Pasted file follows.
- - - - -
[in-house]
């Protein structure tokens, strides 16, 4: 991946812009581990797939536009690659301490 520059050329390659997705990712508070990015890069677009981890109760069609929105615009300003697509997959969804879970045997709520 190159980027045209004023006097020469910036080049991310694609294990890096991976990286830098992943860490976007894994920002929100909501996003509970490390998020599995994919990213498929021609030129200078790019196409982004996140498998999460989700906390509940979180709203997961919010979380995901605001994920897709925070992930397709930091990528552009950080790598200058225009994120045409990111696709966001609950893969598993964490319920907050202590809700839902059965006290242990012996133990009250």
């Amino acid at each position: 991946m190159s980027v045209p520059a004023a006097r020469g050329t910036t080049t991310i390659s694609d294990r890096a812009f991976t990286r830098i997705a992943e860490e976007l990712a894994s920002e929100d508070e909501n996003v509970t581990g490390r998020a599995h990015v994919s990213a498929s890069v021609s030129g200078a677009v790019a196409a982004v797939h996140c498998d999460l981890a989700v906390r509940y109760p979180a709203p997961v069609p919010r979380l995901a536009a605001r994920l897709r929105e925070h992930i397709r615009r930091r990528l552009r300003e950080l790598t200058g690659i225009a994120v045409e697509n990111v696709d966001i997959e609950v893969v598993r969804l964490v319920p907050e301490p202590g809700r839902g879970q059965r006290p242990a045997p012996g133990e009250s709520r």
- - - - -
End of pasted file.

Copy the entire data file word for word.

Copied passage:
[in-house]
């Protein structure tokens, strides 16, 4: 991946812009581990797939536009690659301490 520059050329390659997705990712508070990015890069677009981890109760069609929105615009300003697509997959969804879970045997709520 190159980027045209004023006097020469910036080049991310694609294990890096991976990286830098992943860490976007894994920002929100909501996003509970490390998020599995994919990213498929021609030129200078790019196409982004996140498998999460989700906390509940979180709203997961919010979380995901605001994920897709925070992930397709930091990528552009950080790598200058225009994120045409990111696709966001609950893969598993964490319920907050202590809700839902059965006290242990012996133990009250």
């Amino acid at each position: 991946m190159s980027v045209p520059a004023a006097r020469g050329t910036t080049t991310i390659s694609d294990r890096a812009f991976t990286r830098i997705a992943e860490e976007l990712a894994s920002e929100d508070e909501n996003v509970t581990g490390r998020a599995h990015v994919s990213a498929s890069v021609s030129g200078a677009v790019a196409a982004v797939h996140c498998d999460l981890a989700v906390r509940y109760p979180a709203p997961v069609p919010r979380l995901a536009a605001r994920l897709r929105e925070h992930i397709r615009r930091r990528l552009r300003e950080l790598t200058g690659i225009a994120v045409e697509n990111v696709d966001i997959e609950v893969v598993r969804l964490v319920p907050e301490p202590g809700r839902g879970q059965r006290p242990a045997p012996g133990e009250s709520r």